6. Get to grips with the latest guidelines.
Investigation and management of conditions in the exam is based mainly on national guidelines, for example NICE and SIGN, rather than cutting edge medicine. Don’t just rely on what you may normally do on the wards in case it isn’t entirely compliant with the appropriate guideline!
7. Practise against the clock.
In the final weeks leading up to the exam attempt practice papers so that you get into the mindset of answering questions under timed conditions. In the exam, don’t be afraid to skip a tricky question and come back to it if you’ve been staring at it for an eternity.
Also, be prepared for long vignettes which can certainly use up valuable time. A trick that works for some is to read the question back to front, starting with the final part of the question and the answers. Sometimes reading the vignette isn’t always necessary, but take care not to miss valuable clues!
8. And this is a big one – practise as many image-based questions as you can!
Candidates are often surprised by the high number of image questions in the MRCP 2 exam; these can range from chest and joint x-rays, to ECGs, photos of skin lesions, eyes and facial appearances, basic MRI and CT images, such as an obvious brain haemorrhage, to family trees and flow volume loops. There is also the potential for questions to contain multiple images, for example a pre and post contrast scan.
These images are typically distributed across both papers and between all specialities. Some questions may be based purely on the image provided, for others it will form just part of a long vignette.
If you aren’t immediately sure what the image signifies spend some time analysing the image and try to interpret what it shows in isolation from the vignette. Then use this information in conjunction with the remainder of the question.
Alternatively, use the vignette to discount as many of the four distractors as possible. Then revisit the image armed with the remaining possible answers and see if it fits with the remaining options.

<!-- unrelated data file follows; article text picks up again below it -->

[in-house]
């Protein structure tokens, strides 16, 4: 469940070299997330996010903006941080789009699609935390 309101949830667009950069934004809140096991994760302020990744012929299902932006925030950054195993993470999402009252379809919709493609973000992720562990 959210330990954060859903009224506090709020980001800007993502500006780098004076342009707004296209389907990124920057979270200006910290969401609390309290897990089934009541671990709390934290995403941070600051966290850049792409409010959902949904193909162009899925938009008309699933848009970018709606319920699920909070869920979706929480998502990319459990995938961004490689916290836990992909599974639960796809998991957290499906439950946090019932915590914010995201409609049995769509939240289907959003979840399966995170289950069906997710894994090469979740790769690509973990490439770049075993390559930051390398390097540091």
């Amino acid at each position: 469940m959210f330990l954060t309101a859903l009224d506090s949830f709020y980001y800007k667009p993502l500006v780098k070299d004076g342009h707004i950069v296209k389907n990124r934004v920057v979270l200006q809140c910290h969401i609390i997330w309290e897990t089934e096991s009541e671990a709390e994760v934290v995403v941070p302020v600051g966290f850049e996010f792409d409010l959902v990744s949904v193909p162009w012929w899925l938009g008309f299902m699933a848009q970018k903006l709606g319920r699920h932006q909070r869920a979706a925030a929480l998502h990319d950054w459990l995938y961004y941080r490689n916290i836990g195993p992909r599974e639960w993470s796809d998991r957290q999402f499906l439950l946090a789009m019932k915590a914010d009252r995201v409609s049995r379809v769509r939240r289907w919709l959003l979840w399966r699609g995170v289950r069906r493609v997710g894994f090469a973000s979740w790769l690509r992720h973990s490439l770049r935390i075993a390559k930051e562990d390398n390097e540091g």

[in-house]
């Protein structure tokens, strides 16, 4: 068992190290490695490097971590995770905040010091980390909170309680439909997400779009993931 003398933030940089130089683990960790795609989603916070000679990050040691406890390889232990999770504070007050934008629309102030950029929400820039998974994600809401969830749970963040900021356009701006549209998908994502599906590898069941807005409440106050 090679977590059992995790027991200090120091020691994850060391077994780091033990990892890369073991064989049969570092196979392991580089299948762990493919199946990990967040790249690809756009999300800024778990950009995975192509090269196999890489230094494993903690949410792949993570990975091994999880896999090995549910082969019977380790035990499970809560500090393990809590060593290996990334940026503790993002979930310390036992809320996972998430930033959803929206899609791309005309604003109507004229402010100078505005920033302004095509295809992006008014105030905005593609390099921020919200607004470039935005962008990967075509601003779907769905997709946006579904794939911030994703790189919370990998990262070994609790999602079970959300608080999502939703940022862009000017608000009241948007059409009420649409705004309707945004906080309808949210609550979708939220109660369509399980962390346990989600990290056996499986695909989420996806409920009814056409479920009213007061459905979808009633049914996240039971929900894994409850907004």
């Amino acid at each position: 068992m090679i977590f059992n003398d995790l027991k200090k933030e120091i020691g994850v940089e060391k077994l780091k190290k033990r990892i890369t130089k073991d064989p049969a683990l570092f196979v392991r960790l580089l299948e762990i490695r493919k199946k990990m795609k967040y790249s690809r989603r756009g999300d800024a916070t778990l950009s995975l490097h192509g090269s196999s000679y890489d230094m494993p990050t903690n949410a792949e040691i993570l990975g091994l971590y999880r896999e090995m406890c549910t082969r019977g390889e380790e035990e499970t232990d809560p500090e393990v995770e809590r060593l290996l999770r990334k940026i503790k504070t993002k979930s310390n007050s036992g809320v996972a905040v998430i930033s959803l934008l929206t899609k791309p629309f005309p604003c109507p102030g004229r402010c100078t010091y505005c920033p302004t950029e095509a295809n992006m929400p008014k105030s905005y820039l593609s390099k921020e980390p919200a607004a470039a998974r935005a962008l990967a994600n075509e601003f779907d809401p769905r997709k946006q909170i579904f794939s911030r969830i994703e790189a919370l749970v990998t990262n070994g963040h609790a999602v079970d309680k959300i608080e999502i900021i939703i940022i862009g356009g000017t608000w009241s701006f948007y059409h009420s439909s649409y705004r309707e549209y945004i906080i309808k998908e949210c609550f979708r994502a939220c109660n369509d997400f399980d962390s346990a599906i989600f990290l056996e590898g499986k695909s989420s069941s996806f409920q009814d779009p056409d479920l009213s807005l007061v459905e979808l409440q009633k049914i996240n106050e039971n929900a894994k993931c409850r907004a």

9. Look for clues in the vignettes.
If you are struggling with a question, look back over the vignette and highlight any clues in the history or patterns in the results to discount a few of the distractors to narrow down your options. A normal result, or an absence of a clinical sign or symptom is just as important as the presence of one when discounting the incorrect answers.
Remember that there is no negative marking so guessing from the remaining options is not going to harm your score.
Also, while interrogating the vignette, watch out for negative phrasing. There are commonly a handful of these in each paper, such as “Which of the following is the LEAST likely diagnosis.”
10. Get organised for exam day.
Arrive at the exam hall in plenty of time; the last thing you want is to be stressed out by running late. The exam centre may also not be the same one where you sat MRCP Part 1. There aren’t always facilities to buy food in every venue so take some water, consider a mid-examination snack and don’t forget your lunch.
Another practical piece of advice is to mark your answers on the answer sheet to start with; do not answer on the question paper with the plan to transcribe at the end. One simple mistake when rushing to transfer the answers could knock all your answers out of sync – you could easily flunk the exam without realising!
We hope you’ve found this advice useful. Thanks – and good luck in the exam!
- 26 Mar 2019